Another rejection

One of my papers that is on the arXiv, and that a real editor of a real (i.e. not predatory) journal asked me to submit to them, was rejected by a different journal that I (foolishly) decided to send it to, with a report (written by a real referee, who had spent some weeks on this) of three words: “lacks physical understanding”. I respectfully suggest that the referee “lacks mathematical understanding”.

It is of course perfectly normal for a referee to completely fail to understand what a paper is about. This has happened to me occasionally even when I have written papers in pure group theory. But it is almost inevitable whenever a paper is in any sense at all interdisciplinary. The paper talks about interactions between discipline A and discipline B, and is sent to a referee in discipline B, who doesn’t understand the part that belongs to discipline A, so ignores it and then (obviously) cannot understand the part that belongs to discipline B, so rejects it on the grounds that the (slightly surprising) implications for discipline B do not agree with the referee’s prejudices.

This is a huge problem for the progress of science in general. There is a huge prejudice against interdisciplinary research, which means that interdisciplinary scientists can’t publish their research, can’t get jobs, and whole areas of interdisciplinary research simply die. Funding agencies are desperate to support interdisciplinary research, and it is obviously crucial is so many areas, but they can’t do it, because the fundamental human imperative of survival undermines all their efforts. And the name of this imperative is subject prejudice.

If it was racial prejudice, or gender prejudice or any number of other prejudices, it would be illegal (in some countries). But because it is subject prejudice, it is not illegal, but is every bit as insidious. It is completely obvious to a mathematician that theoretical physics has got bogged down in some mathematics that doesn’t work. Or rather, it does work, up to a point, but it is inconsistent and therefore needs to be sorted out. It is completely obvious that physicists, left to themselves, have failed to sort out the problems that were obvious nearly a century ago. It is completely obvious that physicists need help from mathematicians. It is completely obvious that physicists reject help from mathematicians. It is completely obvious that this strategy will not work.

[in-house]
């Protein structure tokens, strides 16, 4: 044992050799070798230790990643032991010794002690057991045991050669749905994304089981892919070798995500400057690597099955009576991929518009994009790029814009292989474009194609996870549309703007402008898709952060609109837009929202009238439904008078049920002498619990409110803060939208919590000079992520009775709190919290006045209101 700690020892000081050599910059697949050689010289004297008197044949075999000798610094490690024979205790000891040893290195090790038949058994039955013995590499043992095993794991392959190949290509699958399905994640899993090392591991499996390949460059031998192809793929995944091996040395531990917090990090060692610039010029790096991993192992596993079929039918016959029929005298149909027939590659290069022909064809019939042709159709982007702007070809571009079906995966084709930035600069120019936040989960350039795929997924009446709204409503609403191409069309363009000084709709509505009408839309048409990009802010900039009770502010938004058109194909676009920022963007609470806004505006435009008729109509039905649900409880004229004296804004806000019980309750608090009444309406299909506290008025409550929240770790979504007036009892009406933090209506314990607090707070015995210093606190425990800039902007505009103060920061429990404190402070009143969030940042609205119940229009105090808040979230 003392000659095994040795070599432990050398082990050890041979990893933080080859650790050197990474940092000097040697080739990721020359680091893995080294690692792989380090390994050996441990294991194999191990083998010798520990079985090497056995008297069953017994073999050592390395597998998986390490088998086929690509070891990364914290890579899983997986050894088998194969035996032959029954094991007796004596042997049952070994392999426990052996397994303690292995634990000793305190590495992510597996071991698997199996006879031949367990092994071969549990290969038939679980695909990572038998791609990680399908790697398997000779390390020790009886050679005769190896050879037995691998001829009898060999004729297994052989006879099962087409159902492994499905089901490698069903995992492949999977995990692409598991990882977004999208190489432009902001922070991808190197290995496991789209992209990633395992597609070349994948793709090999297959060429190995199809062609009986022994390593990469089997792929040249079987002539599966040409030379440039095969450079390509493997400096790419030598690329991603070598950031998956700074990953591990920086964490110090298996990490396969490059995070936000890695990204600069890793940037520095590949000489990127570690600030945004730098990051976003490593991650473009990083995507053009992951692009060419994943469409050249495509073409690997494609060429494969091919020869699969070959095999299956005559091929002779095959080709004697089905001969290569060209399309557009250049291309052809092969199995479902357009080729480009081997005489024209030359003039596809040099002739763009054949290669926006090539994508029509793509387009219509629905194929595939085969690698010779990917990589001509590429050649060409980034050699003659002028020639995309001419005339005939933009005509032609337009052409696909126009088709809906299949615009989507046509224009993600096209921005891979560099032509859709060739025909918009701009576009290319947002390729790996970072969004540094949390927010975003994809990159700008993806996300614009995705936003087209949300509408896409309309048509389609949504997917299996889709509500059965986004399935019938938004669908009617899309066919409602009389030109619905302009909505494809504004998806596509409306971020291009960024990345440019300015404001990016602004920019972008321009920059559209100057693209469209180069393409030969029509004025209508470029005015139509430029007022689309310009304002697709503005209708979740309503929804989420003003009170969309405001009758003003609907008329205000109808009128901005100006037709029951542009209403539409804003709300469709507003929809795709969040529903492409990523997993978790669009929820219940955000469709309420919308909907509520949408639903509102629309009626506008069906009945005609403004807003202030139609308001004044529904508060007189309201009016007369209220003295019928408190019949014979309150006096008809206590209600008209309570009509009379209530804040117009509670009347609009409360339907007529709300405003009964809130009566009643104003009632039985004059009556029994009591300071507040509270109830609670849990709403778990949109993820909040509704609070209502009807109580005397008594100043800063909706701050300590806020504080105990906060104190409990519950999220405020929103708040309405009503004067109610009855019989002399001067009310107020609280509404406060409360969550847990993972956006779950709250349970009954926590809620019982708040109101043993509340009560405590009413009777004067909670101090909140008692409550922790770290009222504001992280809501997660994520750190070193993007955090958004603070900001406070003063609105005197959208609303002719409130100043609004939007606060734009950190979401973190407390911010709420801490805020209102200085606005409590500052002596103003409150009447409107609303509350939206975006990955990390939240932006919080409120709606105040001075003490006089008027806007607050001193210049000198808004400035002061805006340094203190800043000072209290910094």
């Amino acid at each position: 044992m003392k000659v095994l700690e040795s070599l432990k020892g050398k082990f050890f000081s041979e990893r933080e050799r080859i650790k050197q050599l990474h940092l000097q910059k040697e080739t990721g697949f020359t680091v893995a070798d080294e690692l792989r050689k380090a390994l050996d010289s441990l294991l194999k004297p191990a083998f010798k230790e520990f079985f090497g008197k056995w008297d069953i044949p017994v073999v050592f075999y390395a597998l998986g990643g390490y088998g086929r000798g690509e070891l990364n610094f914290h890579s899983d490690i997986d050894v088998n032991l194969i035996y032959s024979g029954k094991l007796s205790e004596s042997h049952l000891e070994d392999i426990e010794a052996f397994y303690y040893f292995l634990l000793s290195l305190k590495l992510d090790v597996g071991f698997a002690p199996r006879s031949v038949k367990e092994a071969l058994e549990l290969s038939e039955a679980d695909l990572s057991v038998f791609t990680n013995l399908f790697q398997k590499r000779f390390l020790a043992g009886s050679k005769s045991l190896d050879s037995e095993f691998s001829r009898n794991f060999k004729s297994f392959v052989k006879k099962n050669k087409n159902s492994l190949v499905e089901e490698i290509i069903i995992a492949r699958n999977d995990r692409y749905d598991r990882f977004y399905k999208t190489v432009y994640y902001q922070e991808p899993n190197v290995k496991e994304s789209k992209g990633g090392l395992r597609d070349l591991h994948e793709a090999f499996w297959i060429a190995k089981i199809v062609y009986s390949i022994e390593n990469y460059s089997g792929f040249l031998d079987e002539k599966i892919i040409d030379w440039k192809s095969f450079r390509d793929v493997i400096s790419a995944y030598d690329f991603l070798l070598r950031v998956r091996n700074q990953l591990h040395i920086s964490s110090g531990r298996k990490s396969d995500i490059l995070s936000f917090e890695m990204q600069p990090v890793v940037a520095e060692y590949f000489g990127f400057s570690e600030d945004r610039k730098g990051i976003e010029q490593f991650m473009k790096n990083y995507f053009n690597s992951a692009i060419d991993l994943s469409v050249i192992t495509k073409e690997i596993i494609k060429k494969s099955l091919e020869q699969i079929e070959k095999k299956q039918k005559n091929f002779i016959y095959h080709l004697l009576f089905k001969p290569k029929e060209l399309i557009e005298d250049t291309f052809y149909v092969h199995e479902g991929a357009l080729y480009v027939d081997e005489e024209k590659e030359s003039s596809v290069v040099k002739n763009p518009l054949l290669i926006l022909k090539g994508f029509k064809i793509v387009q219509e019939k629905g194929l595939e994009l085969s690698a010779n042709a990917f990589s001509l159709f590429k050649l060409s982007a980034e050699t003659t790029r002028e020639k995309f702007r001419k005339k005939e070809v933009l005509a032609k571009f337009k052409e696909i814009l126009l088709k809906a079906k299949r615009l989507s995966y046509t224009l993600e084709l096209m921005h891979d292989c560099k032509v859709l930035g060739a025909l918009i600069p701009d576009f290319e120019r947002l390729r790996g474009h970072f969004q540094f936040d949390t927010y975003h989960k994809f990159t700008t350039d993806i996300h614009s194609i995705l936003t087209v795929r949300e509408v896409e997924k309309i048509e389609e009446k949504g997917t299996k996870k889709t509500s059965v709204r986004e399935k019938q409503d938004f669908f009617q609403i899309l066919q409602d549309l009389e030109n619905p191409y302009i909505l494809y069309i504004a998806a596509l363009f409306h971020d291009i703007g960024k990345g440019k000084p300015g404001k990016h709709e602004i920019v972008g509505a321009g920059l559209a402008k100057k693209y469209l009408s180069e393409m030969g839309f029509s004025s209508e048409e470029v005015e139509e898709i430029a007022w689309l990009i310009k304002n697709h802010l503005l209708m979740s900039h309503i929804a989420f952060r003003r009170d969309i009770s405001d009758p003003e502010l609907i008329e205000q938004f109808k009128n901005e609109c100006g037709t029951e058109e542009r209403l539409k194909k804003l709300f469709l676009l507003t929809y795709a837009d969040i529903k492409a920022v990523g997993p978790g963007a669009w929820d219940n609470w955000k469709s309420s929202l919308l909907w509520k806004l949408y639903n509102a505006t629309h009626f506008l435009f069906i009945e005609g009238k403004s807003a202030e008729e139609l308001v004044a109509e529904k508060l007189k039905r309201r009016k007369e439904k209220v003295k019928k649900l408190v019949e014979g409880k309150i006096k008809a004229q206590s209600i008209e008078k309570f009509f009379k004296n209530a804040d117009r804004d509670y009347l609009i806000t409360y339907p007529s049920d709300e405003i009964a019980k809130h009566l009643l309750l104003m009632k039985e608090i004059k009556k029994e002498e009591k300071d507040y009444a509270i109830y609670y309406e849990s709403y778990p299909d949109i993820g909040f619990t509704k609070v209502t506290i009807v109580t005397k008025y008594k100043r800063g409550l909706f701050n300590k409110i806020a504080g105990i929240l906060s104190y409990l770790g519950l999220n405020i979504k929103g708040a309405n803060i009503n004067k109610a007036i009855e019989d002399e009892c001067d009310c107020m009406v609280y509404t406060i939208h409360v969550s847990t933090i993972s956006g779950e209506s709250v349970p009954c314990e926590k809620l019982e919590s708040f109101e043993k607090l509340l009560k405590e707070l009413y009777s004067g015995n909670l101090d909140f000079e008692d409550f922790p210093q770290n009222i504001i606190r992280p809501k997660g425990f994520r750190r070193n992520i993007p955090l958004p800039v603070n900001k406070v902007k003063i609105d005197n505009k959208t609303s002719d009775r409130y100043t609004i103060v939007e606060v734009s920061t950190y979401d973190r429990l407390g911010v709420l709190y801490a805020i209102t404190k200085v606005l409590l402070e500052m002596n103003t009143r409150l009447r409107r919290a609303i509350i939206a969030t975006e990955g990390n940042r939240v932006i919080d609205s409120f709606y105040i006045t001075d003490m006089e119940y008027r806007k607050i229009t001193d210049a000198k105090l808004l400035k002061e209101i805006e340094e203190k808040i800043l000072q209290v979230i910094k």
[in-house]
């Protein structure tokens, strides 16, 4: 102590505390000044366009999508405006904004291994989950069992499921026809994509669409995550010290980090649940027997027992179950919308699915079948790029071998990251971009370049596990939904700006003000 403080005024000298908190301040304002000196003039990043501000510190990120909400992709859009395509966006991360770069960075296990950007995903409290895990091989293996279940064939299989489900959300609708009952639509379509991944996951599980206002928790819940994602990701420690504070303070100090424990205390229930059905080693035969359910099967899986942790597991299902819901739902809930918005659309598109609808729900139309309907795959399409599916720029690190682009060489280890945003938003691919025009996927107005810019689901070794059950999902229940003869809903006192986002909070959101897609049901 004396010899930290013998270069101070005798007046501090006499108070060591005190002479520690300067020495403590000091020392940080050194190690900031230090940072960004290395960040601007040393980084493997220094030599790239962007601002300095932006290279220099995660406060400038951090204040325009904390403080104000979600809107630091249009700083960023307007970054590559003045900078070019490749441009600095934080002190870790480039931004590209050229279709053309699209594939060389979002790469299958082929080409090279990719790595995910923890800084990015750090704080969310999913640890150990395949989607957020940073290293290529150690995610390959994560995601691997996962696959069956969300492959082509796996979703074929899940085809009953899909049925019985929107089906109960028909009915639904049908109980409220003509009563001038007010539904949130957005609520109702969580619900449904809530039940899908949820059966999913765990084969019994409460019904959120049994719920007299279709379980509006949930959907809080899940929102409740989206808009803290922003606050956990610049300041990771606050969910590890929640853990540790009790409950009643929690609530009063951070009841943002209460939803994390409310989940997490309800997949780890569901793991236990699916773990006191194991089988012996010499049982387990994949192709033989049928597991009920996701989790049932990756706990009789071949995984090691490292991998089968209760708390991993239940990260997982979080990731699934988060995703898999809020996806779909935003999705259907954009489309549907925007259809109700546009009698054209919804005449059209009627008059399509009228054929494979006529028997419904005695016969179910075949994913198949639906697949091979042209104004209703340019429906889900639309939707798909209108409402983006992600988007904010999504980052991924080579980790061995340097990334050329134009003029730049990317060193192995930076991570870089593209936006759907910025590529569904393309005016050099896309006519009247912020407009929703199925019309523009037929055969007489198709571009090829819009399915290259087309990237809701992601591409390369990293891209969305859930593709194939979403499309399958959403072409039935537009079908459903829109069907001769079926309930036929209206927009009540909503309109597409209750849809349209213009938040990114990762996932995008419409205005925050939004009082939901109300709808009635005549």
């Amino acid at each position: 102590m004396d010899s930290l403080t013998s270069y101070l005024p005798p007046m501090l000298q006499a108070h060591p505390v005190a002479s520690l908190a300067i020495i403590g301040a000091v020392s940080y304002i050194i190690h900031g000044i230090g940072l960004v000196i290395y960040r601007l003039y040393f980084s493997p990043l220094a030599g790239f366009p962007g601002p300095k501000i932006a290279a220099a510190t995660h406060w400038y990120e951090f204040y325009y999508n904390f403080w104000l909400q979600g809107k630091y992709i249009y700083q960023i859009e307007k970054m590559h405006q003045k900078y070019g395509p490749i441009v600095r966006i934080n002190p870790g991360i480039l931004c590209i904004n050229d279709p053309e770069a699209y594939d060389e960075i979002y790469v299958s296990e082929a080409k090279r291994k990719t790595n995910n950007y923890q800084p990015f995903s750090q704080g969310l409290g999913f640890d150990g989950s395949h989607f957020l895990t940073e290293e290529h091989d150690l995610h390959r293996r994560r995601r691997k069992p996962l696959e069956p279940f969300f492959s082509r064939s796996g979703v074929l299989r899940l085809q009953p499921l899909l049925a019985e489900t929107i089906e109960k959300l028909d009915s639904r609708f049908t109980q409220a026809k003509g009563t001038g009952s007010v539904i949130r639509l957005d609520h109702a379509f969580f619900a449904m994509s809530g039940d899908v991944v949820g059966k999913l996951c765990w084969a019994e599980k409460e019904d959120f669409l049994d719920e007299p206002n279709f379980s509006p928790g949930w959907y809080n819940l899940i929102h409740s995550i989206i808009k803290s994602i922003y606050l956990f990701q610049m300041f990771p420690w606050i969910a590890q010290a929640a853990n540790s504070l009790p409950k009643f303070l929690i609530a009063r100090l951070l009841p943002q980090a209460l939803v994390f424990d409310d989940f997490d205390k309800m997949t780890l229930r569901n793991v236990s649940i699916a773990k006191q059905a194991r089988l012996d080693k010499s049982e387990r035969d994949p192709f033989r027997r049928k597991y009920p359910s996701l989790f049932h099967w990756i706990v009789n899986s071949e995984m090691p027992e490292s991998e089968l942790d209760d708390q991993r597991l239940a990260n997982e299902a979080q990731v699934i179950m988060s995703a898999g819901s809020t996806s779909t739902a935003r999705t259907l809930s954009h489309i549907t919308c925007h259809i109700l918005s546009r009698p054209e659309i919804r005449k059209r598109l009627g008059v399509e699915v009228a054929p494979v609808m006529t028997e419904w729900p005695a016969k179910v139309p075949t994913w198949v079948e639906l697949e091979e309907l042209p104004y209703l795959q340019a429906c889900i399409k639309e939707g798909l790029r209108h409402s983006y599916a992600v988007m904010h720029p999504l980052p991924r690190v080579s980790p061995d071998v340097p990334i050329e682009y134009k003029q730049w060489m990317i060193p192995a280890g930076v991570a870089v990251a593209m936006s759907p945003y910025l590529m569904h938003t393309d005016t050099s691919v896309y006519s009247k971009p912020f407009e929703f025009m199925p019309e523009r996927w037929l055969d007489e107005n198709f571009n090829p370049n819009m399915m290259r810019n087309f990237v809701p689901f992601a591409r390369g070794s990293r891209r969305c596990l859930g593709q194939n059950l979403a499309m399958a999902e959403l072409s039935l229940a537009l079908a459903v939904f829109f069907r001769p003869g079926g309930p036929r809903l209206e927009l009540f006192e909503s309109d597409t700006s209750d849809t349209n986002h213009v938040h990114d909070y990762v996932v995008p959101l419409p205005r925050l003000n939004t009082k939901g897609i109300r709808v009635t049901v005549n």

10 Responses to “Another rejection”

  1. Robert A. Wilson Says:

    Alternatively, the paper is sent to a referee in discipline A, who says this is all well-known, what is new here? – and doesn’t understand the part that refers to discipline B, where the new part is, so ignores it.

  2. Robert A. Wilson Says:

    Or, if you are (un)lucky, it gets sent to two referees, one in discipline A and one in discipline B, and the first says “this isn’t new enough to be interesting” and the second says “this is too new to be right”.

    • Robert A. Wilson Says:

      Then the editor rejects, without taking account of the fact that the two referees flatly contradict each other.

    • TJ Wence Says:

      If either one of them had a geniune arguement on this paper (or any paper, whatever it is about), then I would be glad to listen to it, and hear out the reasons for the rejection, because they would likely have some great value.
      But instead I see no arguement whatsoever. Not even a trace, or a hint of one that just was not shared with you. They have none. Certainly when you can’t point out anything wrong about a preprint, then reject it, causing readers of the journal to not review it either, then the system is not working.
      “There is nothing new here”, is just not a viable arguement. It only says to us that they can recognize some symbols they’ve seen before. And then they don’t bother to fully comprehend the actual ideas.
      Or maybe that’s too harsh, but since the arguement of theirs is so generalized and arbitrary, that’s what I am drawing from it…

  3. Robert A. Wilson Says:

    Maybe I am looking at this report too negatively: in the light of Richard Feynman’s famous remark that “no-one understands quantum mechanics”, perhaps I should interpret the phrase “lacks physical understanding” as putting me in the same category as Richard Feynman? 😉

  4. Robert A. Wilson Says:

    I apologise to the referee for suggesting they took weeks to come up with these three words. The electronic record proves it took them less than 7 hours, certainly far less than would be required to gain a reasonable understanding of the content of the paper. The rest of the 6 weeks was spent on the editor’s desk.